In Advaita Vedanta, one of the major schools of Hindu philosophy, liberation is understood as the realization of the non-dual nature of reality, where the individual self (atman) is ultimately identical with the Ultimate Reality (Brahman). According to this view, the concept of a real agent is seen as an illusion, since the individual self is ultimately nothing more than a temporary manifestation of the Ultimate Reality.


In contrast, the Vishishtadvaita school of Hindu philosophy, which was founded by Ramanuja, emphasizes the reality of the individual self and its relationship to the Ultimate Reality. According to this view, the individual self is seen as an integral part of the Ultimate Reality and is ultimately dependent on it for its existence. While the individual self is not identical with the Ultimate Reality, it is still seen as a real and important entity in its own right.


The difference between these two schools of thought lies in their understanding of the relationship between the individual self and the Ultimate Reality. In Advaita Vedanta, the individual self is ultimately seen as illusory, while in Vishishtadvaita, the individual self is seen as a real and important part of the Ultimate Reality.


In terms of the question of whether it is possible to have an idea of liberation without the conception of a real agent, both schools of thought offer different answers. In Advaita Vedanta, the concept of a real agent is seen as an illusion, and therefore liberation is understood as the realization of this non-dual nature of reality. In Vishishtadvaita, the individual self is seen as a real entity, and therefore liberation is understood as the attainment of a higher spiritual state through the recognition of the individual self's relationship to the Ultimate Reality.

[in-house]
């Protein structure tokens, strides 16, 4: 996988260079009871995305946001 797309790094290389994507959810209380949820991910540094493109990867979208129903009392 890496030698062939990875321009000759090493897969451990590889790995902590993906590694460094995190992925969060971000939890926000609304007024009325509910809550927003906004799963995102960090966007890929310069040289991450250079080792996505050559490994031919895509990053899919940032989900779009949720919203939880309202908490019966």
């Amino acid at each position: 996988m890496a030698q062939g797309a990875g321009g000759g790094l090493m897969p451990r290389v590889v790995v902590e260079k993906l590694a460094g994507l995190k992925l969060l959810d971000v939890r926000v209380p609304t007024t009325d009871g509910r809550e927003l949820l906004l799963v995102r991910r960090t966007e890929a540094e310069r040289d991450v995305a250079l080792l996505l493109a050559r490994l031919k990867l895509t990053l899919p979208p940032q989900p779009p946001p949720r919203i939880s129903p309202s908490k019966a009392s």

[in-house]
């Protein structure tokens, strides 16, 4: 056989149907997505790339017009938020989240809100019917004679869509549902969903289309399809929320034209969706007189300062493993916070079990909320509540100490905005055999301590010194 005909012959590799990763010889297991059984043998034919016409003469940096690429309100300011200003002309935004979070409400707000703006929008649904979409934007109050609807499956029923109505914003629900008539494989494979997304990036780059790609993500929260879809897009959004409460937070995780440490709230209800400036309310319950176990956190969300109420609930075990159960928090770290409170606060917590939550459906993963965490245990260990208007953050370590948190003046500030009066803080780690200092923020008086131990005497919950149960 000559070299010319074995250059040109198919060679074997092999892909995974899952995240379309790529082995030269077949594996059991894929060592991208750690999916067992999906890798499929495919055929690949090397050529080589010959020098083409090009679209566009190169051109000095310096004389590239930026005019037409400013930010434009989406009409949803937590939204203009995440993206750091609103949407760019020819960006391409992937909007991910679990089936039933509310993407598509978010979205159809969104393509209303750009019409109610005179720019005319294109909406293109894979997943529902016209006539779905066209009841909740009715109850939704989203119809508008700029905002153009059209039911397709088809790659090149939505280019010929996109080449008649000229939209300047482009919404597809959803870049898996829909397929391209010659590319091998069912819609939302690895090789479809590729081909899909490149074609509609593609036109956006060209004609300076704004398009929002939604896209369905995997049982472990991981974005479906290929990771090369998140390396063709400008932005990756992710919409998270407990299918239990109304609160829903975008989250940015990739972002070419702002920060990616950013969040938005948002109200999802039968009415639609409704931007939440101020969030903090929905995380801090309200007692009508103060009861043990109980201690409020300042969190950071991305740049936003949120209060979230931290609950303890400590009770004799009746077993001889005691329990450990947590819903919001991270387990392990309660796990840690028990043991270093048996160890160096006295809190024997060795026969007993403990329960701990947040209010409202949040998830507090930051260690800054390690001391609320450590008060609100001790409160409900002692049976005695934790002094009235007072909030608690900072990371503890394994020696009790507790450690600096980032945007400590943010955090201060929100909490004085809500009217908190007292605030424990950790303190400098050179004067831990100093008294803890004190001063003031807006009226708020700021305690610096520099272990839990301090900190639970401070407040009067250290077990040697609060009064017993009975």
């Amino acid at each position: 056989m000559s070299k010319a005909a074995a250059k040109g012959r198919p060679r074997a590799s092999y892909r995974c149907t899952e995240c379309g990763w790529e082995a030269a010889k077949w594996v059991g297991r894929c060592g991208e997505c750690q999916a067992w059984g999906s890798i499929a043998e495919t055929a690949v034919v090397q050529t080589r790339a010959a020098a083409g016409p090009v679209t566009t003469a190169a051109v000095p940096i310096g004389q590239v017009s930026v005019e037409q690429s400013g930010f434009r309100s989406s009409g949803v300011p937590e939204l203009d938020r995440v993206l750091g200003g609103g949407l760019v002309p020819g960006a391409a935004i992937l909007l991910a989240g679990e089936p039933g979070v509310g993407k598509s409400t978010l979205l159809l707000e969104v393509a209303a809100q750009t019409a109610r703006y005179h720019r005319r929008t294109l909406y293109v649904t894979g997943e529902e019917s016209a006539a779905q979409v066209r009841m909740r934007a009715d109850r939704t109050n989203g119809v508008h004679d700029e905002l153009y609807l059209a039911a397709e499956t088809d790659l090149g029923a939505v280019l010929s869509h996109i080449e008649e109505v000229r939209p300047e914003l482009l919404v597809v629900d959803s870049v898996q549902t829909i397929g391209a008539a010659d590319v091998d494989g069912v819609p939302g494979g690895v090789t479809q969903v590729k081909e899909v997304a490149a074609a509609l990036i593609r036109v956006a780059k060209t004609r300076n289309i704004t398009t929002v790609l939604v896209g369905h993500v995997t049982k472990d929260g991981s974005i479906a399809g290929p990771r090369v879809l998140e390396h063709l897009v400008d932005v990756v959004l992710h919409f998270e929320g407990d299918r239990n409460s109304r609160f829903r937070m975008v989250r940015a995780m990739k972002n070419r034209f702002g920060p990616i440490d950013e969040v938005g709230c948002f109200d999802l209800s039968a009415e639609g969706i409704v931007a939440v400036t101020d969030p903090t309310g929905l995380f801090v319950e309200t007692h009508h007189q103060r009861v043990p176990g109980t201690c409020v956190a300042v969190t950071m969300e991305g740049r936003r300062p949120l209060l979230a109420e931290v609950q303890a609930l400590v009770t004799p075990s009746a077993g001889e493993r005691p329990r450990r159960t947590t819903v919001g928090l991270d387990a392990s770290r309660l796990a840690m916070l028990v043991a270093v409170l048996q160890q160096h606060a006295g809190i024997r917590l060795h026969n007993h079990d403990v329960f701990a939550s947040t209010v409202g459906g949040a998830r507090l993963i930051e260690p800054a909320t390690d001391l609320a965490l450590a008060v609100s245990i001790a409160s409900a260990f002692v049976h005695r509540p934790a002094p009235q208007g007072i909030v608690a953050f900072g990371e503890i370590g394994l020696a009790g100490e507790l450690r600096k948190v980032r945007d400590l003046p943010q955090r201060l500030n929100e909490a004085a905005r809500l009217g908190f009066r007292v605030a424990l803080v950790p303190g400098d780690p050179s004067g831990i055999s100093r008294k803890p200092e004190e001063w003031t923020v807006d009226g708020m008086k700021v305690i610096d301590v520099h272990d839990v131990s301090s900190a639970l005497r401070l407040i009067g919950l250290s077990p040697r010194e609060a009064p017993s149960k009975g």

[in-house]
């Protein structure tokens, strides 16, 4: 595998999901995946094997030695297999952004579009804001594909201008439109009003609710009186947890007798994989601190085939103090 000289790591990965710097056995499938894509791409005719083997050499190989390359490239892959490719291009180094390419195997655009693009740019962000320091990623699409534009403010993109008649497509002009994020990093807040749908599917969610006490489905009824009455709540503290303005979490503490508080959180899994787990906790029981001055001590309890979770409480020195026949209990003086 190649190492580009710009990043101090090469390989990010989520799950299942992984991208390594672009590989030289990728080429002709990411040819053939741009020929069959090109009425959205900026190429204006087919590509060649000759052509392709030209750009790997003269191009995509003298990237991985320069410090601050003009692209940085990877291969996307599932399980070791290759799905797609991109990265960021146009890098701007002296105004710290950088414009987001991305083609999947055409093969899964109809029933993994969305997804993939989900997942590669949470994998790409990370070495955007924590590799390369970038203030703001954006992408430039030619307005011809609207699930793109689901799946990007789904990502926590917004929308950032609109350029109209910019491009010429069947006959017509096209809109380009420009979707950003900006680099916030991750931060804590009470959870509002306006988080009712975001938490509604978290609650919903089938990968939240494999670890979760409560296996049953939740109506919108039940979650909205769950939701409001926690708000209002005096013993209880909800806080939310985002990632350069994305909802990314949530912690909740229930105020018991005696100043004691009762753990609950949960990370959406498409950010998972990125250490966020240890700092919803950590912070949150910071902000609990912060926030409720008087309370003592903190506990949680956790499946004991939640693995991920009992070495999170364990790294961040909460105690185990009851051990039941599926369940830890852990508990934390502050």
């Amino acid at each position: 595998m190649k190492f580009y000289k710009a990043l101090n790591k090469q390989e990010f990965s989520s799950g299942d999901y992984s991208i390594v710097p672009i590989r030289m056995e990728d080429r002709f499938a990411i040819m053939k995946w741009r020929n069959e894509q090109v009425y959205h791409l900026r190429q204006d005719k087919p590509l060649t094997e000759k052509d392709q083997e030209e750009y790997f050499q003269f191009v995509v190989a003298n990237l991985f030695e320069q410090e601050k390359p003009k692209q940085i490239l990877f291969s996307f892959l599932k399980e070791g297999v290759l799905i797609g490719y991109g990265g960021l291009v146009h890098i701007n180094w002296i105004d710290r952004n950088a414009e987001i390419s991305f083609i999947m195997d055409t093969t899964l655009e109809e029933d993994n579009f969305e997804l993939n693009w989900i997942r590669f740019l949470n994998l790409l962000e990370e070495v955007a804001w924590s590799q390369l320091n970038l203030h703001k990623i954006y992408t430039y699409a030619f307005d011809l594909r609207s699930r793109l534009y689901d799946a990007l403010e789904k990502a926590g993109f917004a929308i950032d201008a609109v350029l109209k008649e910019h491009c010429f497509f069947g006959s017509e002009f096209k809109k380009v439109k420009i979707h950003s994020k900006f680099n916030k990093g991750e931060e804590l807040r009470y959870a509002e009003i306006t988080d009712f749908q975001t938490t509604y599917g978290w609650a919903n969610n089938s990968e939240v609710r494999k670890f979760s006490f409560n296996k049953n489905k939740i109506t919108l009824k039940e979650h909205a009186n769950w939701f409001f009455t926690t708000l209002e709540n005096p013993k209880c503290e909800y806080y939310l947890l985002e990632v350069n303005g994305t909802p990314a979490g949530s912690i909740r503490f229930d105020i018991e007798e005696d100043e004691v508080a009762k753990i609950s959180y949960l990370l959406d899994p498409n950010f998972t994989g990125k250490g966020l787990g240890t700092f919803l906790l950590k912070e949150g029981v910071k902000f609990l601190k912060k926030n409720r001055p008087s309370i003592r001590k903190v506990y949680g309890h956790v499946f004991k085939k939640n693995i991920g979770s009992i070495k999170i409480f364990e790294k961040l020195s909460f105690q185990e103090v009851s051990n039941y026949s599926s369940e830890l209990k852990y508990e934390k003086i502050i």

In conclusion, while both Advaita Vedanta and Vishishtadvaita offer different understandings of the nature of reality and the relationship between the individual self and the Ultimate Reality, they both offer paths towards liberation. Whether the concept of a real agent is necessary for this liberation depends on the particular school of thought and its understanding of the nature of the self and the Ultimate Reality.


c. Discuss the nature and variety of religious experiences as presented by William James,


Answer- William James, a prominent American philosopher and psychologist, wrote extensively on the topic of religious experiences in his seminal work "The Varieties of Religious Experience." In this work, James argues that religious experiences are a fundamental part of human life, and that they can take many different forms.


According to James, religious experiences are not limited to any particular religion or tradition, but can be found in a wide range of human experiences. He identifies four main characteristics of religious experiences: ineffability, noetic quality, transiency, and passivity.